What do you do when your teeth start aching? If you have tooth hypersensitivity, your teeth may hurt whenever you eat or drink something hot or cold—so watch out for hot apple cider and those Thanksgiving mashed potatoes, not to mention the cold cranberry salad. But this pain usually fades fairly quickly, so you may lessen the pain if you use a desensitizing toothpaste and meticulously keep your teeth free from food particles by gentle daily brushing and flossing.
Similarly, you may experience sensitivity to hot or cold foods after you have your teeth worked on. This could arise because the pulp tissues inside your tooth may be inflamed. This should go away on its own after a week or two. You can use a mild pain reliever to help in the meantime.
If however you experience a constant, throbbing toothache something else may be going on. You could have a loose filling, or a tooth may have cracked. This will require a visit to the dentist to have the filling replaced, or an endodontist may need to perform a root canal to save the tooth if the pain is from pulp tissue damage.
A root canal may also be needed if you have an infected or abscessed tooth, or when decay is close to or entering the nerve. You may use an over-the counter pain reliever until you get in to see the dentist.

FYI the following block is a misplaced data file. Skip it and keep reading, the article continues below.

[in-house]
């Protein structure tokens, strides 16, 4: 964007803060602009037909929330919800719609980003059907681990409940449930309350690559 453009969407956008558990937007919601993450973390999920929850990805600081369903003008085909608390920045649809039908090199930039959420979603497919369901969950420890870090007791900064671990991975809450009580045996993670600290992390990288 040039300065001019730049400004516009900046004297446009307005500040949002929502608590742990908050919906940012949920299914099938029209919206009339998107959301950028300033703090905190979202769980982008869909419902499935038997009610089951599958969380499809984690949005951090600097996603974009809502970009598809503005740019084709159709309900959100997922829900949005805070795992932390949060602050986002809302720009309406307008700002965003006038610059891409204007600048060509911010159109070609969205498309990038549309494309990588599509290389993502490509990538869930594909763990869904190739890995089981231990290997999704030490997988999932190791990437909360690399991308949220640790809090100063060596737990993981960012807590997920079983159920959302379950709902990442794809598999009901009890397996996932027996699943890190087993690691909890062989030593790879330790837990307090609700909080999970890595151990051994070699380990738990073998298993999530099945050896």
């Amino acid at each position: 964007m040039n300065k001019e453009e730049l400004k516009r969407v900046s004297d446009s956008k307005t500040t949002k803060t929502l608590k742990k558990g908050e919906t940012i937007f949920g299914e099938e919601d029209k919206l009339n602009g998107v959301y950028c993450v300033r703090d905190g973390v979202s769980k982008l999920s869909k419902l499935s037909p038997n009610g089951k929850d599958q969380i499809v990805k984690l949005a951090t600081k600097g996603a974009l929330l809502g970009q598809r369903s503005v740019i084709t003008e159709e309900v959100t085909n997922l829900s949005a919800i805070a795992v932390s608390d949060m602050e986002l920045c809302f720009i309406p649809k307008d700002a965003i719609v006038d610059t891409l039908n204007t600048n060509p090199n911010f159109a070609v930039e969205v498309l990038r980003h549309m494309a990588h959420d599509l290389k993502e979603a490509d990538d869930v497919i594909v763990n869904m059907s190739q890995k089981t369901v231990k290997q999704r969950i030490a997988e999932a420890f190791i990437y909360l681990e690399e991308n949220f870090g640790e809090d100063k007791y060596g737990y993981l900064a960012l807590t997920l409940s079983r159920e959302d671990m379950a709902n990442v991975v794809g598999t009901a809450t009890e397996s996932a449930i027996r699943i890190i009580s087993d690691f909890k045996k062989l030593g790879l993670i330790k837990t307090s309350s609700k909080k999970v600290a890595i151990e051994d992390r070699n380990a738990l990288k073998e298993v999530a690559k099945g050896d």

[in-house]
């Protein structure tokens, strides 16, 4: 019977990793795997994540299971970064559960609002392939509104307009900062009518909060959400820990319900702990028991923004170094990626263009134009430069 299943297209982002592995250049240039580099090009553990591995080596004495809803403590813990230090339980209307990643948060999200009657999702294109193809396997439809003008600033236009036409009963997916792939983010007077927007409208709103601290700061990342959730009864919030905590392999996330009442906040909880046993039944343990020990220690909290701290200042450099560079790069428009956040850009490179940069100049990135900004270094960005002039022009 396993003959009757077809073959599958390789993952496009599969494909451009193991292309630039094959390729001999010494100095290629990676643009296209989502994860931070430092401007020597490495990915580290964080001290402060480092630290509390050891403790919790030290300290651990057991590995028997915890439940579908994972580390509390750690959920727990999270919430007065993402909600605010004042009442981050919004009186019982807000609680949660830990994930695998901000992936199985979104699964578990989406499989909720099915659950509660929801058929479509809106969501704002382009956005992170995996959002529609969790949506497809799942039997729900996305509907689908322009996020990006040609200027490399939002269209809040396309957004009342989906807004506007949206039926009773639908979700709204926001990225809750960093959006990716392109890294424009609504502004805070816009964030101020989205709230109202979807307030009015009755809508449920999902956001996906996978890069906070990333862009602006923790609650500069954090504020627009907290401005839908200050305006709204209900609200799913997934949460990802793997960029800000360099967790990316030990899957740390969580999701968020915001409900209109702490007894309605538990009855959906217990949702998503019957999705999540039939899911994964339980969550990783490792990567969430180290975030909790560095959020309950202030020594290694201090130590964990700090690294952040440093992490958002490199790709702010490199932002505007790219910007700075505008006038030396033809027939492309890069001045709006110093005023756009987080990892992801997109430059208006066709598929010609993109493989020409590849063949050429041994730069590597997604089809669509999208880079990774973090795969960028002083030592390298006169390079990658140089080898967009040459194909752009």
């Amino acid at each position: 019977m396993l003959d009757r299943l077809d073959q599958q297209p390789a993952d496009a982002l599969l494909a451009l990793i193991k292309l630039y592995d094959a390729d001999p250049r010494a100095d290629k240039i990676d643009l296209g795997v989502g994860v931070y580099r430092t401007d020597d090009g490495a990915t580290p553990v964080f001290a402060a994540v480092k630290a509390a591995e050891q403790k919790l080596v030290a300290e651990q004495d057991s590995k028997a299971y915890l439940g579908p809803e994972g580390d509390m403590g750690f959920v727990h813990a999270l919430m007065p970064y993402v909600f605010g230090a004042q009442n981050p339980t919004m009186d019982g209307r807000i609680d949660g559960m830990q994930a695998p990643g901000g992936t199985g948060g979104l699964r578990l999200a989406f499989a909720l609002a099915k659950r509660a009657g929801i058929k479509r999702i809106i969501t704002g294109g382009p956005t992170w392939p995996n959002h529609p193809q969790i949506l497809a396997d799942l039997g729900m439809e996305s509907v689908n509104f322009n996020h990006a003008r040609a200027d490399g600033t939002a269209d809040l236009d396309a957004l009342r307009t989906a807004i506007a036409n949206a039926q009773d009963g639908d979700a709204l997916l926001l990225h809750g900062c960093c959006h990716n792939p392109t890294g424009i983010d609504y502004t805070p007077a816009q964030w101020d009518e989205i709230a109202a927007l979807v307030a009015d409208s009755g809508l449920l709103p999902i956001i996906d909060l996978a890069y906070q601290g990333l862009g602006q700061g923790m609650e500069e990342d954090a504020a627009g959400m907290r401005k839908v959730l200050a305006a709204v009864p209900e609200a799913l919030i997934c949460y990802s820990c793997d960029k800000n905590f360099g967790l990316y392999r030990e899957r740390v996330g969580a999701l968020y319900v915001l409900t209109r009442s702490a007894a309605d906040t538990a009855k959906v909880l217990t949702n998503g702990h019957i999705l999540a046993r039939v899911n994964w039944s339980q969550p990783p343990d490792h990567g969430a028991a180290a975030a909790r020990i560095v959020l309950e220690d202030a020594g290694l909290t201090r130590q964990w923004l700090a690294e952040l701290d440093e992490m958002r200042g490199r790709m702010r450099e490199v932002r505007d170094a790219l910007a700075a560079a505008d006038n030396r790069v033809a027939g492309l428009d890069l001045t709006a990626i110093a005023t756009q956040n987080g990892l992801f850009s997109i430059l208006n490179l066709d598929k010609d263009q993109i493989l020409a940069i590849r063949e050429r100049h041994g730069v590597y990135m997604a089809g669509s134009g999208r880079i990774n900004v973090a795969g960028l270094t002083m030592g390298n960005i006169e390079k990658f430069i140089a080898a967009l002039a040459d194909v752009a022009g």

And finally, if you have a sinus infection your upper back teeth may hurt with a dull ache and pressure. The upper back teeth share the same nerves as your sinuses. You can visit a doctor who may prescribe an antibiotic or saltwater lavage to help clear the sinus cavities.
Don’t ignore ongoing tooth pain when it lingers, because simple measures can often help prevent drastic action if problems go unchecked. You can always call our dental office if you have any questions or concerns and we look forward to keeping your smile healthy and long-lasting! 713-520-0555.